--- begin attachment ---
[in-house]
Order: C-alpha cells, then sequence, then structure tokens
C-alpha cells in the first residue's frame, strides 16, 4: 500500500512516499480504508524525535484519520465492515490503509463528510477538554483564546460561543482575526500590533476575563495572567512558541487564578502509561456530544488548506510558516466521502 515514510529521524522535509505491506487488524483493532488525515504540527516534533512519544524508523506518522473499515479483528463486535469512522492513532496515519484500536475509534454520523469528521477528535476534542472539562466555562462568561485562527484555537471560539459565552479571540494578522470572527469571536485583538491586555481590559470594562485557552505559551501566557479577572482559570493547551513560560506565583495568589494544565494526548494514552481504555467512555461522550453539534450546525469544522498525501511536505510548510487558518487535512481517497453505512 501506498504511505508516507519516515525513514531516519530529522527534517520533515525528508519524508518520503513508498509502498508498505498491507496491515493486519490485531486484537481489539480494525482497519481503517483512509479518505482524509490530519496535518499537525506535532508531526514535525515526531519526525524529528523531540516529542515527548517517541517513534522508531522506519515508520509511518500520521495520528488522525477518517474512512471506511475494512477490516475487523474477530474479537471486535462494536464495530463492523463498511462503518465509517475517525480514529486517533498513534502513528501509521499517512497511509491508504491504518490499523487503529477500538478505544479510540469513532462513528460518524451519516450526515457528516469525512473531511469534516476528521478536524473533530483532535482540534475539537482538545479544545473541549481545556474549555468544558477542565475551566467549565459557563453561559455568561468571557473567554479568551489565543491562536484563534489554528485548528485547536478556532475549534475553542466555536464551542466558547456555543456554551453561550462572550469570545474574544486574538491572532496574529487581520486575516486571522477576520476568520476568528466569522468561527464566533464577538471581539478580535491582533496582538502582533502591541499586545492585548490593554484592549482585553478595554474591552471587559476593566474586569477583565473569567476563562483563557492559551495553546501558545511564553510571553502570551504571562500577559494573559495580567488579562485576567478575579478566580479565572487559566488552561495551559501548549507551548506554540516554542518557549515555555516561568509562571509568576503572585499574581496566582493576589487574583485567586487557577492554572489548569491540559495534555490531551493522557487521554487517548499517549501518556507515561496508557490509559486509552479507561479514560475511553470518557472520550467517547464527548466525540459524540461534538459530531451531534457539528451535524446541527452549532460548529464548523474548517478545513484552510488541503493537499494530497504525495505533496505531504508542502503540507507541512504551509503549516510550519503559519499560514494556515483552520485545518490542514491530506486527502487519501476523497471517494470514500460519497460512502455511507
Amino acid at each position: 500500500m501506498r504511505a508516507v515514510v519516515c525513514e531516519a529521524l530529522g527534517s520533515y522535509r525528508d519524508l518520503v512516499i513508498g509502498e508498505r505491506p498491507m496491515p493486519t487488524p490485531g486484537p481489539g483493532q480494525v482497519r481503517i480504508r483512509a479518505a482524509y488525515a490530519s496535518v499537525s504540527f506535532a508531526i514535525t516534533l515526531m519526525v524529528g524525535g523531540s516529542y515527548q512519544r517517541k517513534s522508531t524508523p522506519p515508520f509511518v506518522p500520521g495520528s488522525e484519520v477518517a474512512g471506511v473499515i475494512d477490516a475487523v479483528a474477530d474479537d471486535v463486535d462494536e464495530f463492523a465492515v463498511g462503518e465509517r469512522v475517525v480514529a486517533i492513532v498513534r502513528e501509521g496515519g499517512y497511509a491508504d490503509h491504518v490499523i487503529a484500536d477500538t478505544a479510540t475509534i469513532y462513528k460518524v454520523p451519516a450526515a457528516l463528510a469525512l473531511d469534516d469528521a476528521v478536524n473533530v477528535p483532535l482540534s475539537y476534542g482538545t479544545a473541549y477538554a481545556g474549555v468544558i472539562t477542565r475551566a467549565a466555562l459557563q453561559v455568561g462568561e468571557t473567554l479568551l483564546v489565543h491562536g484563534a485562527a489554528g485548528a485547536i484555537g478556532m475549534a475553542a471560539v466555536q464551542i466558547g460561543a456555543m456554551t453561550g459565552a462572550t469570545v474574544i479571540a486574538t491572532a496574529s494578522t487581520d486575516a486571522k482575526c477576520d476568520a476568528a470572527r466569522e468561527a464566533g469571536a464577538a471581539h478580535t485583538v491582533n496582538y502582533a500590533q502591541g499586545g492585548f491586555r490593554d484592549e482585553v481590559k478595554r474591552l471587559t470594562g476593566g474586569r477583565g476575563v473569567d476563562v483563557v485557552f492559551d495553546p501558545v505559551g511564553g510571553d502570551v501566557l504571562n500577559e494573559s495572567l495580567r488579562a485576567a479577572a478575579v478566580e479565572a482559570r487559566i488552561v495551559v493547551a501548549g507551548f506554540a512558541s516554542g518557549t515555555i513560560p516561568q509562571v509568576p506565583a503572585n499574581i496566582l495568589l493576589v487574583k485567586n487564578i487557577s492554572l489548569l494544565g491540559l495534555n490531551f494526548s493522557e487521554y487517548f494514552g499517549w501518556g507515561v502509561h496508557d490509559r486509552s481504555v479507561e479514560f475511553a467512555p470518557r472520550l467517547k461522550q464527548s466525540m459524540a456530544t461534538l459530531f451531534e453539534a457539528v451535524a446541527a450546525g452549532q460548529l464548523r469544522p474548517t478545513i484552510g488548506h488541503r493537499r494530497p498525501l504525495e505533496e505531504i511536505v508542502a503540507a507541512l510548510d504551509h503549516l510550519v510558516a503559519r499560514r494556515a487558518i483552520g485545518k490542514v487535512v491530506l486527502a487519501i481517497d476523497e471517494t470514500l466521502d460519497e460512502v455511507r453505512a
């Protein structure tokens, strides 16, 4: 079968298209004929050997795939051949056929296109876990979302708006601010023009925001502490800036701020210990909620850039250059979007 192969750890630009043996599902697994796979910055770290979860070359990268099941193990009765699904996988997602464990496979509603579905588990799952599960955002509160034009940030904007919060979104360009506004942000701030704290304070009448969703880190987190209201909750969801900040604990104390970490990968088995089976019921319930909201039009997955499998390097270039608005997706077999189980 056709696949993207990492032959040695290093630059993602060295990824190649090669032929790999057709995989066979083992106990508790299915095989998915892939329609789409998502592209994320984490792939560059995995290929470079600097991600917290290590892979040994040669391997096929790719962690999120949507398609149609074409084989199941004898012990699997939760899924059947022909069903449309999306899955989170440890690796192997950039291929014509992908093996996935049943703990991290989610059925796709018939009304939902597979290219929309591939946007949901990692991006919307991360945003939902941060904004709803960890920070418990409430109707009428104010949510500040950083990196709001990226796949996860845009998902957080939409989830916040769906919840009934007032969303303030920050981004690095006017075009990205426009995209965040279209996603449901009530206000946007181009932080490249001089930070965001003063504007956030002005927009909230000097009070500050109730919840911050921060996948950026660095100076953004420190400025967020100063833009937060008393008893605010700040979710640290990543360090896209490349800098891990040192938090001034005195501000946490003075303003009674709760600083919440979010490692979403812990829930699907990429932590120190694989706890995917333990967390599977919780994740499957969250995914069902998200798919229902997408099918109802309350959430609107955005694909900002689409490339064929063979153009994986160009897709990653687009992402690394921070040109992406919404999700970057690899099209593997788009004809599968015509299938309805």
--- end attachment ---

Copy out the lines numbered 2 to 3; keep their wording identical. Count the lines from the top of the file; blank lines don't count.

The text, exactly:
Order: C-alpha cells, then sequence, then structure tokens
C-alpha cells in the first residue's frame, strides 16, 4: 500500500512516499480504508524525535484519520465492515490503509463528510477538554483564546460561543482575526500590533476575563495572567512558541487564578502509561456530544488548506510558516466521502 515514510529521524522535509505491506487488524483493532488525515504540527516534533512519544524508523506518522473499515479483528463486535469512522492513532496515519484500536475509534454520523469528521477528535476534542472539562466555562462568561485562527484555537471560539459565552479571540494578522470572527469571536485583538491586555481590559470594562485557552505559551501566557479577572482559570493547551513560560506565583495568589494544565494526548494514552481504555467512555461522550453539534450546525469544522498525501511536505510548510487558518487535512481517497453505512 501506498504511505508516507519516515525513514531516519530529522527534517520533515525528508519524508518520503513508498509502498508498505498491507496491515493486519490485531486484537481489539480494525482497519481503517483512509479518505482524509490530519496535518499537525506535532508531526514535525515526531519526525524529528523531540516529542515527548517517541517513534522508531522506519515508520509511518500520521495520528488522525477518517474512512471506511475494512477490516475487523474477530474479537471486535462494536464495530463492523463498511462503518465509517475517525480514529486517533498513534502513528501509521499517512497511509491508504491504518490499523487503529477500538478505544479510540469513532462513528460518524451519516450526515457528516469525512473531511469534516476528521478536524473533530483532535482540534475539537482538545479544545473541549481545556474549555468544558477542565475551566467549565459557563453561559455568561468571557473567554479568551489565543491562536484563534489554528485548528485547536478556532475549534475553542466555536464551542466558547456555543456554551453561550462572550469570545474574544486574538491572532496574529487581520486575516486571522477576520476568520476568528466569522468561527464566533464577538471581539478580535491582533496582538502582533502591541499586545492585548490593554484592549482585553478595554474591552471587559476593566474586569477583565473569567476563562483563557492559551495553546501558545511564553510571553502570551504571562500577559494573559495580567488579562485576567478575579478566580479565572487559566488552561495551559501548549507551548506554540516554542518557549515555555516561568509562571509568576503572585499574581496566582493576589487574583485567586487557577492554572489548569491540559495534555490531551493522557487521554487517548499517549501518556507515561496508557490509559486509552479507561479514560475511553470518557472520550467517547464527548466525540459524540461534538459530531451531534457539528451535524446541527452549532460548529464548523474548517478545513484552510488541503493537499494530497504525495505533496505531504508542502503540507507541512504551509503549516510550519503559519499560514494556515483552520485545518490542514491530506486527502487519501476523497471517494470514500460519497460512502455511507